TwitterJoining NDN President Simon Rosenberg to discuss these seismic shifts will be Eric Jaye and Theo Yedinsky of Storefront Political Media and Nico Pitney of the Huffington Post. Jaye and Yedinsky are the new media masterminds behind Gavin Newsom’s pioneering gubernatorial campaign. Using Twitter as never before, they have helped Gavin accrue more than 700,000 followers, up from 250,000 just ten weeks ago. This explosive growth is raising questions about whether the model pioneered by Barack Obama in the 2008 presidential election has already become obsolete.

Twitter is also having a profound impact on politics around the world. Staying connected through Twitter and other new media, Nico Pitney has been providing real-time coverage of what has been happening inside Iran, and becoming himself a witness to the historic uprising there. His work, which quickly became the “blog of record” on Iran and has been closely followed by millions around the world, is an inspiring example of the paradigm shift that is now occurring in journalism. In a recent press conference, President Obama answered a question from Nico, a question he passed along from a reader inside Iran. The State Department even asked Twitter to postpone their scheduled maintenance to allow the Iranians to keep speaking to the world.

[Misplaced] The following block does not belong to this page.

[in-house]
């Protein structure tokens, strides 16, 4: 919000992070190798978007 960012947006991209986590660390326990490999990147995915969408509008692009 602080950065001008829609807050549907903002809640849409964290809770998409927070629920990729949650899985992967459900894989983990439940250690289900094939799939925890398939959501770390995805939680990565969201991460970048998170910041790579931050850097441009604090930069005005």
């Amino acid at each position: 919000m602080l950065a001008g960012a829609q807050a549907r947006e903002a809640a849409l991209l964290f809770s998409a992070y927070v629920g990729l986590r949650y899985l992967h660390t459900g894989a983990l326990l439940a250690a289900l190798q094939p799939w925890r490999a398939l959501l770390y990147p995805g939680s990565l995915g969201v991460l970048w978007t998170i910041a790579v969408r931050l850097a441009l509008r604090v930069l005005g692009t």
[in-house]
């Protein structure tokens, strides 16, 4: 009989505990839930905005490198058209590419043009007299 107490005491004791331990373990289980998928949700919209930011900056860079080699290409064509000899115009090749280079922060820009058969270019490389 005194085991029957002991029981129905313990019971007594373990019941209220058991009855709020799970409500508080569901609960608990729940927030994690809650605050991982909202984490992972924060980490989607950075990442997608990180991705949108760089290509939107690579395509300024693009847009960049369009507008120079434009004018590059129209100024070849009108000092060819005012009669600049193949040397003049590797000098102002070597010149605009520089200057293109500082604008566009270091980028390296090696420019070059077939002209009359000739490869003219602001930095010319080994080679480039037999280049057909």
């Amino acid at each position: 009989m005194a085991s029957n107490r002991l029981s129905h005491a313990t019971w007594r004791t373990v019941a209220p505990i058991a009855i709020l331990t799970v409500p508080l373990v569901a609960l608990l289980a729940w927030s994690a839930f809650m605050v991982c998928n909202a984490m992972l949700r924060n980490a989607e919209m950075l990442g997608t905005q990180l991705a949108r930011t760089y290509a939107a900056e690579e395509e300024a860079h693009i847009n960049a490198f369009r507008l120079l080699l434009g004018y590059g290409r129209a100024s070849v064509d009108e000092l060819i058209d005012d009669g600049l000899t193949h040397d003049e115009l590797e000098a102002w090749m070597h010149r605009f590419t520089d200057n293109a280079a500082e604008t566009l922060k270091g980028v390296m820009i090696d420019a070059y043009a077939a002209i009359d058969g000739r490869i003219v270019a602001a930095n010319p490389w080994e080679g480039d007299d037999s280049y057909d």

We hope you will be able to join us next Wednesday, July 15, at 12 p.m. Lunch will be served. Space is limited, so please click here to RSVP. For those unable to join us in person, the live webcast of the event will begin at 12:15 p.m. ET.

Will Young People Unite to Save the World?

Seventy percent of Iranians are under 30.

These young people have twice the presence in the population of that country as America's largest generation, Millennials (born 1982-2003), has in ours.

In the immediate aftermath of Iran's disputed presidential election, text messages became the tool for organizing post-election protests. Hundreds of thousands of tweets provided more, if not clearer, information about what was happening each day than traditional media. Opposition and government Facebook pages poured out dueling messages on the Internet. It suddenly seemed as if not only had American democratic values erupted on the barren landscape of a theocratic society, but also that young people's technological capabilities might produce a regime change that no one anticipated. Clay Shirky announced, "This is it. This is the big one.  This is the first revolution that has been catapulted onto a global stage and transformed by social media." And the notion that this was a "Twitter Revolution" quickly became the meme for the entire series of post-election events.